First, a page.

You're pretty much correct, although the distinction is more "bowler who concedes few runs" than "bowler who bowls lots of maidens" - consistently conceding (say) one run an over is still a good result for a bowler in any format, it doesn't necessarily have to be a maiden per se.
- The fastest bowlers will tend to take more wickets and concede more runs per over than somewhat lower pace bowlers. Some of this is just simple physics: if a batsman does make good contact with the ball from a very fast bowler, it's just more likely to leave the bat faster so will tend to go for more runs. To make up for this, the fastest bowlers need to take more wickets.
- Wrist spinners concede more runs and take more wickets than finger spinners
As you say, both taking wickets and restricting runs are good results for a bowler - it is worth noting that the value of each can vary throughout a match, so while at some points it may be better to take wickets and at other points it may be better to restrict runs. For example:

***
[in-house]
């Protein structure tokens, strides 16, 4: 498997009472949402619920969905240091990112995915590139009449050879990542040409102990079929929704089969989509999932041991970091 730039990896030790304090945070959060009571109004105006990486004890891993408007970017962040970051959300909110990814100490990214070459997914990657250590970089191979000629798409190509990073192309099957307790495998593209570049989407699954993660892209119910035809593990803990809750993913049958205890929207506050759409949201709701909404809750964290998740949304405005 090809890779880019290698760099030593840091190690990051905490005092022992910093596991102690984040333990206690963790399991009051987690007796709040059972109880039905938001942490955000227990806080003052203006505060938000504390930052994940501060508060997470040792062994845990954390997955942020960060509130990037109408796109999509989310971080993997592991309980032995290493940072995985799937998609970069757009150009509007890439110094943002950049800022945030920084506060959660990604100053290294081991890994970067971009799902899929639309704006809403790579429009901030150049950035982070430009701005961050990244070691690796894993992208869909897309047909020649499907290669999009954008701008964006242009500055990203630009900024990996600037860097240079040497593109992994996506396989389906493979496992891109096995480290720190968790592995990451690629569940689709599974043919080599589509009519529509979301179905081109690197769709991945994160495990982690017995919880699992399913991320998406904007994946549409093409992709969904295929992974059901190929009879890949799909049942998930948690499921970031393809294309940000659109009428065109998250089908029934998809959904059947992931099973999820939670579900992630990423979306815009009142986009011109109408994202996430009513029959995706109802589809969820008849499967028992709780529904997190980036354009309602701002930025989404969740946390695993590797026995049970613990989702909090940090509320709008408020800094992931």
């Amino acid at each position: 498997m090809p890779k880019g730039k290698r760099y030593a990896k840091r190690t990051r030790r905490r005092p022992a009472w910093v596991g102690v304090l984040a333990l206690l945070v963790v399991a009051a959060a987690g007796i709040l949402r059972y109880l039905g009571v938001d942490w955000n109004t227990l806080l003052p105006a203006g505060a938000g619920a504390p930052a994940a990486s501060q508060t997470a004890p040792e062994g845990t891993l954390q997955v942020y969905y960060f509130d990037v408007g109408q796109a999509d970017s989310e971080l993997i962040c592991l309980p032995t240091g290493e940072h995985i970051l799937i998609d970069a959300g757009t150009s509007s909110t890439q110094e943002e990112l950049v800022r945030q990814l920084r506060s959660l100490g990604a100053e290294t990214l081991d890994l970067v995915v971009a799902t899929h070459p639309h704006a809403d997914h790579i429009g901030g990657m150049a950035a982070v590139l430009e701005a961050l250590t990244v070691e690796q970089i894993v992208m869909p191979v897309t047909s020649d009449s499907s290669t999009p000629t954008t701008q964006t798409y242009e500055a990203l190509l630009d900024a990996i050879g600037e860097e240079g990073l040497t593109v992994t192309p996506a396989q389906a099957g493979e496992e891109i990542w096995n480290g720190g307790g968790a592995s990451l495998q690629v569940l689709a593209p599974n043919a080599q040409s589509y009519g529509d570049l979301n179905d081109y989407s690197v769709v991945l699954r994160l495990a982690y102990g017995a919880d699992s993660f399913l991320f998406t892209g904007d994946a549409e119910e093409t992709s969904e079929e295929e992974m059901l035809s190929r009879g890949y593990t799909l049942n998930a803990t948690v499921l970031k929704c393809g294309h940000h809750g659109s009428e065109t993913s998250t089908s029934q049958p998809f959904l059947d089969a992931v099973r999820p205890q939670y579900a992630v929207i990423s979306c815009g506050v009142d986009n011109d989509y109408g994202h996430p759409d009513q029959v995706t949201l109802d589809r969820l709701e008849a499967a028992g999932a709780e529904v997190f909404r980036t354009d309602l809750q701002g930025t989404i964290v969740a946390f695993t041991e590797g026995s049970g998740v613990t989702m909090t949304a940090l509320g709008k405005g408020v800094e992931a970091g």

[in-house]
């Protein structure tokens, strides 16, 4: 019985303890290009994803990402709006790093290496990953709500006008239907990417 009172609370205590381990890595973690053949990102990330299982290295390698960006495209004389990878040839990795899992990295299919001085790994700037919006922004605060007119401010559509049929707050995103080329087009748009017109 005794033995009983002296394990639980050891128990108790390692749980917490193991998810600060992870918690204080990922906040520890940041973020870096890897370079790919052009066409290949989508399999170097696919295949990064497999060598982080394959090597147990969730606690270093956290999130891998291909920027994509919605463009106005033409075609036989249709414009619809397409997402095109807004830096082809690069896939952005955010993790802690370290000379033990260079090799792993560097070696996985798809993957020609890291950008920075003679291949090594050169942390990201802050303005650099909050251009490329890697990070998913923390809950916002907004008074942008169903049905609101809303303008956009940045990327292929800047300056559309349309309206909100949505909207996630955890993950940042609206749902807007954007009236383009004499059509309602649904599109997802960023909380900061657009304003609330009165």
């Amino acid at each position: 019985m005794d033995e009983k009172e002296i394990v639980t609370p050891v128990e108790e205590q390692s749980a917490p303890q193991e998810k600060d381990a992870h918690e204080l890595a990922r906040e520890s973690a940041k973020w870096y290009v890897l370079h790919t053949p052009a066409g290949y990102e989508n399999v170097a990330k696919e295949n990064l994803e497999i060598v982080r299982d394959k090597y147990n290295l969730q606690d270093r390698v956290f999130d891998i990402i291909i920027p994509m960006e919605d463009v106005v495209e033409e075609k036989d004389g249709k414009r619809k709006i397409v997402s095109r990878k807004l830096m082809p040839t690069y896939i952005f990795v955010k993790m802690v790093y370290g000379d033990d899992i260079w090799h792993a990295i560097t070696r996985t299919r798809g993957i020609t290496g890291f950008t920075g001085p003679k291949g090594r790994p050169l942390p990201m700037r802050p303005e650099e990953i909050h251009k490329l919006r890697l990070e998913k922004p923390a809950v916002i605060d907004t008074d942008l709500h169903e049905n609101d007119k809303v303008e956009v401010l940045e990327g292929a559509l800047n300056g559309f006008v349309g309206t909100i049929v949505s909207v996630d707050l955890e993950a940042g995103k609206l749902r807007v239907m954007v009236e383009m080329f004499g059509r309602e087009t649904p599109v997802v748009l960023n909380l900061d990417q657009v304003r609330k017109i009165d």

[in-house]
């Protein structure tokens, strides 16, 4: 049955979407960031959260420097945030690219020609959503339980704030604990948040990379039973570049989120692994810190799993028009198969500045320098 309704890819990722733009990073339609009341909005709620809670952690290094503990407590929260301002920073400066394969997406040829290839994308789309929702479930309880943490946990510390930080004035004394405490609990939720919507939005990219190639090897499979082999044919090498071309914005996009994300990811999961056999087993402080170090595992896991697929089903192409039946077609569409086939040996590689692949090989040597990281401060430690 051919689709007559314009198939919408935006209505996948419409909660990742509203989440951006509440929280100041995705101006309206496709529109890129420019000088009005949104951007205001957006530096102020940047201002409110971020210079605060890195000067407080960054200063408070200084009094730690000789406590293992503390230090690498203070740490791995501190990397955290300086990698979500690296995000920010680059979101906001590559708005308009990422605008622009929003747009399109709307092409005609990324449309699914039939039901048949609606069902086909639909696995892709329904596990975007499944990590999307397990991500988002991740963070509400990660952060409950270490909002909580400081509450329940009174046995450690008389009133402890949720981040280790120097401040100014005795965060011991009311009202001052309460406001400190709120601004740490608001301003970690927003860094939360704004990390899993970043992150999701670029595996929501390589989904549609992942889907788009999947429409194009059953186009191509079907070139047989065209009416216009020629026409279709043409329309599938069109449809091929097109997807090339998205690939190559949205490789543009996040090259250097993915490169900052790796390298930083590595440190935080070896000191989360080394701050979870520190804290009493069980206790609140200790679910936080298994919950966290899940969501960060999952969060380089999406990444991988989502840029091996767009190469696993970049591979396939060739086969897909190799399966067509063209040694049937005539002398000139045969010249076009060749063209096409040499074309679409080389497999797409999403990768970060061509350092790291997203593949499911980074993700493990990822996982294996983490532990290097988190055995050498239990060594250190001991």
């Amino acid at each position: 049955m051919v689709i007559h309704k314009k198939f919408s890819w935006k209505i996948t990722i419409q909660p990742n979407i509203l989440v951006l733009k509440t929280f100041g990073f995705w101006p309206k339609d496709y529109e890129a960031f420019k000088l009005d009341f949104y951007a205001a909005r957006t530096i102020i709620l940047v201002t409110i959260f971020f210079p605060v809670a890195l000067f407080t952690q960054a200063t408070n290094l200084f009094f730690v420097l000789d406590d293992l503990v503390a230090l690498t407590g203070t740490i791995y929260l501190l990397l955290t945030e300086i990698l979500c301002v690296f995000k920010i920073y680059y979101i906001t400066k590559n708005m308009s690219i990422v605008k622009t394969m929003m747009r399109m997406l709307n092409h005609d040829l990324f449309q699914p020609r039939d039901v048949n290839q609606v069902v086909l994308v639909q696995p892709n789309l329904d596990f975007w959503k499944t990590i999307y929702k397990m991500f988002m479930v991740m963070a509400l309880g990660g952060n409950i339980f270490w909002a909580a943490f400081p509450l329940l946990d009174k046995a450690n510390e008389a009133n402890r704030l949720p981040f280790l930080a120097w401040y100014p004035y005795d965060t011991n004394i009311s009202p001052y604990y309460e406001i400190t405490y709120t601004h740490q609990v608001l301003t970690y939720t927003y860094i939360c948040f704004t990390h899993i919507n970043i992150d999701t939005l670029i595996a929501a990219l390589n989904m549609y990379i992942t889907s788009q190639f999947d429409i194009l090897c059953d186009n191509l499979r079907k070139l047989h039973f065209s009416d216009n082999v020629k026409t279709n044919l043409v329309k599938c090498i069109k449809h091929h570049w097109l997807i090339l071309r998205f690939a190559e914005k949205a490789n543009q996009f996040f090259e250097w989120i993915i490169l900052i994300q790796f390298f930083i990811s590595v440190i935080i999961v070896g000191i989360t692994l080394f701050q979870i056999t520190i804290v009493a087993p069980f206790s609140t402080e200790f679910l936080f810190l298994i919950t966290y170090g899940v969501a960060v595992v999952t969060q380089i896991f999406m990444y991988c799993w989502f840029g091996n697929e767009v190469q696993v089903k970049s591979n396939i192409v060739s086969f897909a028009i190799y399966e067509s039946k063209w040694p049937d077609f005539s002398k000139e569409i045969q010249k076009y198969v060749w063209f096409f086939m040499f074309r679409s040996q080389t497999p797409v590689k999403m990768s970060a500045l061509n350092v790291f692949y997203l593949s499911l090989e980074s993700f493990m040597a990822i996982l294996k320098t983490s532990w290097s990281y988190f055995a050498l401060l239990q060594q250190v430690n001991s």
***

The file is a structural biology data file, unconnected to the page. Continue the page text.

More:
- If in a limited overs match, a team has 10 overs left, needs 10 runs to win but has only one wicket left, the wicket taking bowler is probably the best bet.
- If a team has 10 overs left, needs 80 runs to win and has all their wickets remaining, the economical bowler is (arguably) worth more.